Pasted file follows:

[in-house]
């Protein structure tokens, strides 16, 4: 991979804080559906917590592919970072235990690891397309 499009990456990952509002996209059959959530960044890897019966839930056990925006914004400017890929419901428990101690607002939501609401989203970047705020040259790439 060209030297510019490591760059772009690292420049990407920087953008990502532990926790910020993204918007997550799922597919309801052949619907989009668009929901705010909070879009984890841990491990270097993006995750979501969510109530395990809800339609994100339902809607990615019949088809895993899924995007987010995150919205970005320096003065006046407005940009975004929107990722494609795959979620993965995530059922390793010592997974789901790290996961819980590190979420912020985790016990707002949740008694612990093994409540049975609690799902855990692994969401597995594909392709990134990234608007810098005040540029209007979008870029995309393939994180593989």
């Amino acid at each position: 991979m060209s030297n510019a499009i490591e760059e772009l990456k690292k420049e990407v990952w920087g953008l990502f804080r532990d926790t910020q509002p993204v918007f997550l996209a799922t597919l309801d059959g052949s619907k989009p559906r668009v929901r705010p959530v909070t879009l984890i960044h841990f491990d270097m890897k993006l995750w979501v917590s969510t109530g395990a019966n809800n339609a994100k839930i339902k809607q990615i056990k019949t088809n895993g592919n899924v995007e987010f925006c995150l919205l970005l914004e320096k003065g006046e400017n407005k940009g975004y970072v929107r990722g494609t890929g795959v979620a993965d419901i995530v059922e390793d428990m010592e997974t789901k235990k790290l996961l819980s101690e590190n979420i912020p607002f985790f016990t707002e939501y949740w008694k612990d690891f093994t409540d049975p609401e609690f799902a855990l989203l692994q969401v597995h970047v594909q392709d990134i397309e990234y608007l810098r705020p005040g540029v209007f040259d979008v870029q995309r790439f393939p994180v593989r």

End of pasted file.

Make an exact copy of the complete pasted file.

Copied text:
[in-house]
């Protein structure tokens, strides 16, 4: 991979804080559906917590592919970072235990690891397309 499009990456990952509002996209059959959530960044890897019966839930056990925006914004400017890929419901428990101690607002939501609401989203970047705020040259790439 060209030297510019490591760059772009690292420049990407920087953008990502532990926790910020993204918007997550799922597919309801052949619907989009668009929901705010909070879009984890841990491990270097993006995750979501969510109530395990809800339609994100339902809607990615019949088809895993899924995007987010995150919205970005320096003065006046407005940009975004929107990722494609795959979620993965995530059922390793010592997974789901790290996961819980590190979420912020985790016990707002949740008694612990093994409540049975609690799902855990692994969401597995594909392709990134990234608007810098005040540029209007979008870029995309393939994180593989």
């Amino acid at each position: 991979m060209s030297n510019a499009i490591e760059e772009l990456k690292k420049e990407v990952w920087g953008l990502f804080r532990d926790t910020q509002p993204v918007f997550l996209a799922t597919l309801d059959g052949s619907k989009p559906r668009v929901r705010p959530v909070t879009l984890i960044h841990f491990d270097m890897k993006l995750w979501v917590s969510t109530g395990a019966n809800n339609a994100k839930i339902k809607q990615i056990k019949t088809n895993g592919n899924v995007e987010f925006c995150l919205l970005l914004e320096k003065g006046e400017n407005k940009g975004y970072v929107r990722g494609t890929g795959v979620a993965d419901i995530v059922e390793d428990m010592e997974t789901k235990k790290l996961l819980s101690e590190n979420i912020p607002f985790f016990t707002e939501y949740w008694k612990d690891f093994t409540d049975p609401e609690f799902a855990l989203l692994q969401v597995h970047v594909q392709d990134i397309e990234y608007l810098r705020p005040g540029v209007f040259d979008v870029q995309r790439f393939p994180v593989r």